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International Journal of Korean History > Volume 22(2); 2017 > Article
Dozier: Coming Home: Finding Our Space of Innocence Through Sagŭk Films
The emergence of South Korea as an economic super power has coincided with the rise in popularity of the sagŭk film genre. This is surprising because, for decades, sagŭk, a genre of film set in the premodern era based on real historical events and the lives of actual historical figures albeit blended with strong fictional elements, has been marginalized and dismissed as a “dead genre.” In this review, I discuss the dominating operative mode of the sagŭk films, melodrama, and its essential feature of a “space of innocence” to explain its role in resuscitating the sagŭk film genre. I argue that organically emerging spaces of innocence within the diegesis of sagŭk film contributes to its becoming not only commercially viable but also one of the most popular genres in South Korea as well as outside of Korea, garnering global recognition.1
The space of innocence within the diegesis of recent South Korean sagŭk films is noteworthy in that, unlike a traditional definition, it is not bound to a particular space or time. Instead, an original status of virtue and innocence is manifested in personages in historical fiction. People who are historical and fictional characters in sagŭk films become the space of innocence. Contemporary sagŭk films elucidate the ideal humanness within people of the imaginary past, making them the locus of virtue. Ideal humanness in the characters then shapes and governs all human relations and social interactions in the diegetic world of the film. These relationships are among kings and subjects, family members, lovers, friends, neighbors, and even strangers. By doing so, the sagŭk films present desirable human qualities as a space of innocence which is no longer available in a late capitalistic society such as South Korea. At the same time, these idealized traits offer pleasure to audiences who see a restoration of innocence in humanness—something contemporary viewers imagine to be forever lost living under what Rob Wilson calls the “killer capitalistic” society of South Korea.2 With the analysis of a space of innocence as foundational to sagŭk phenomenon, I also demystify and redefine the notion of nostalgia and discuss how nostalgia is expressed in contemporary sagŭk films. With melodrama, nostalgia fundamentally shares the substantive desire to return to a space of innocence, idealized in one’s imagination among possible social interactions within a collective community. This ideal state, as I define in this review, supposedly existed in rural communities before the urban degradation of a late capitalistic society.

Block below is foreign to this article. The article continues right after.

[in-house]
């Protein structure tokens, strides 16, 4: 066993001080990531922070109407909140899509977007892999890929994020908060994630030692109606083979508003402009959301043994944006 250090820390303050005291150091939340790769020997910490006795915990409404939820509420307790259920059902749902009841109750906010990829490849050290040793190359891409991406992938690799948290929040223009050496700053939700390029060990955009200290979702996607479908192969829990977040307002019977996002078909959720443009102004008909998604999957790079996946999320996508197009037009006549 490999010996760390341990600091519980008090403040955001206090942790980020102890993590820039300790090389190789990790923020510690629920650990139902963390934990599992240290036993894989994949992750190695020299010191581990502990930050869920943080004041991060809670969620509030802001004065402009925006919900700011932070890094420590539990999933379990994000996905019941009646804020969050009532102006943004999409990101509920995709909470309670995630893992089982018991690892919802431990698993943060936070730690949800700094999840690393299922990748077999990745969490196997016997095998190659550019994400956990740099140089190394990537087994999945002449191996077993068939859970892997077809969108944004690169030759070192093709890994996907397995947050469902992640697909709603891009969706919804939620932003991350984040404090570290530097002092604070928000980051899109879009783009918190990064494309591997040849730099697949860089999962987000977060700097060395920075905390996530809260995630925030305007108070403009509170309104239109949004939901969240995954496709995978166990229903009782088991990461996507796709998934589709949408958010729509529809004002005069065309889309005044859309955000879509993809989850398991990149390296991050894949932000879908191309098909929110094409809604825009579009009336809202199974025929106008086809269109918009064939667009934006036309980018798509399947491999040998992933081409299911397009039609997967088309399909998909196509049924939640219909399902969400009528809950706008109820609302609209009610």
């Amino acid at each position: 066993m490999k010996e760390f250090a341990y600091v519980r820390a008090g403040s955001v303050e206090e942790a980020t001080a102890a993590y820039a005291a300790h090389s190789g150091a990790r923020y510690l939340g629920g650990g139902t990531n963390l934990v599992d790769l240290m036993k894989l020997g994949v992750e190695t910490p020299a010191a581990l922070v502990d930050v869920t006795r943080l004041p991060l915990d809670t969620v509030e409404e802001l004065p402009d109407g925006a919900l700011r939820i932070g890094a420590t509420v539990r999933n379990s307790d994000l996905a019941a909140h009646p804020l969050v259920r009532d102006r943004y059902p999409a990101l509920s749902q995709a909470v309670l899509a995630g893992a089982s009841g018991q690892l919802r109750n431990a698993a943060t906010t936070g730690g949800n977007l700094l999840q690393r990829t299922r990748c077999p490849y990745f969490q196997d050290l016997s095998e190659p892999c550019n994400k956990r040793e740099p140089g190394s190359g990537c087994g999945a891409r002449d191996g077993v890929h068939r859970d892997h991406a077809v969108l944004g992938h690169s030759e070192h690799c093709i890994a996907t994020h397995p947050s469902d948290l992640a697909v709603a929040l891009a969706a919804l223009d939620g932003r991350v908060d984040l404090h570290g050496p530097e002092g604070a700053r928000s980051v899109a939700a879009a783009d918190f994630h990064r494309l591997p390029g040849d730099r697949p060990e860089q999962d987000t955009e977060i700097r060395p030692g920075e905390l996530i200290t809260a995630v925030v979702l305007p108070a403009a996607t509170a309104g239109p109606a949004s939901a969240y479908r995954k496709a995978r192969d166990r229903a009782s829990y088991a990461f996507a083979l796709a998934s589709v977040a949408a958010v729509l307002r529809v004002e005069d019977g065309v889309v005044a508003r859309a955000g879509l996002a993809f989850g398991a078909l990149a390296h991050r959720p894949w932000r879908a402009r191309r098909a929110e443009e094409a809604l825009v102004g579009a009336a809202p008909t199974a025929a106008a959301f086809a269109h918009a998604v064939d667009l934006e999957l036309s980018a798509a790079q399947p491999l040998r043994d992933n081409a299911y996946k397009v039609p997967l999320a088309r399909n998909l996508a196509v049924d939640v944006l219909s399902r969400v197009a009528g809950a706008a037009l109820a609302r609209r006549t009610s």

Melodrama and Space of Innocence

Melodrama is a mode of literary, theatrical, or filmic representation characterized by heightened sentimentality, emotion, and pathos. The social function of melodrama in Korean cultural art forms has a long and complicated history together with its rival, realism. In the 1930s, melodrama was mobilized to inculcate Japanese nationalism in the local Korean population. Moreover, melodrama was used in both South and North Korea as one of the most effective means of propaganda during the Cold War era. Melodrama is particularly effective at politicizing the body, provoking pathos and emotional identification through the visceral depicting of suffering bodies. The power and misuse of melodrama has gained much attention in Korean film scholarship.3
Film scholar and expert in the study of melodrama, Linda Williams, established that one of the most inherently distinguishable features of melodrama is its tendency to begin and to end in a space of innocence.4 In the case of American stage melodrama, gardens and rural homes are often portrayed as places of such uncorrupted innocence.5 The narrative then unfolds as this fleeting state of virtue is soon spoiled by a villain. It is the melodrama’s clear goal to recover and return to this initial moment of virtue and the locus of innocence at the end of its narrative. If the protagonist can somehow return to this represented home, the narrative ends happily.
But why does the audience desire to find the space of innocence in the distant past of a nation such as Chosŏn rather than a purely fictive time and space where imagination could be less constricted by historical facts and more creative in fashioning an inventive space of innocence? Here I am referring to examples of space of innocence in entirely fictive locations such as Shangri-La in the Lost Horizon (Frank Capra, 1937), or from more recent examples of Pandora in Avatar (James Cameron, 2009), and Urk from the popular South Korean television series, The Descendants of the Sun (2016). Williams observes that melodrama inherently uses older spaces of innocence rather than unknown, new spaces of innocence as it seeks to recover “the maternal place of origin” such as a childhood home or the distant past of a nation.6 Even if we never possessed virtue and innocence, we like to think we once possessed it in childhood or in the distant past of the nation. Melodrama is infused with nostalgia for a home.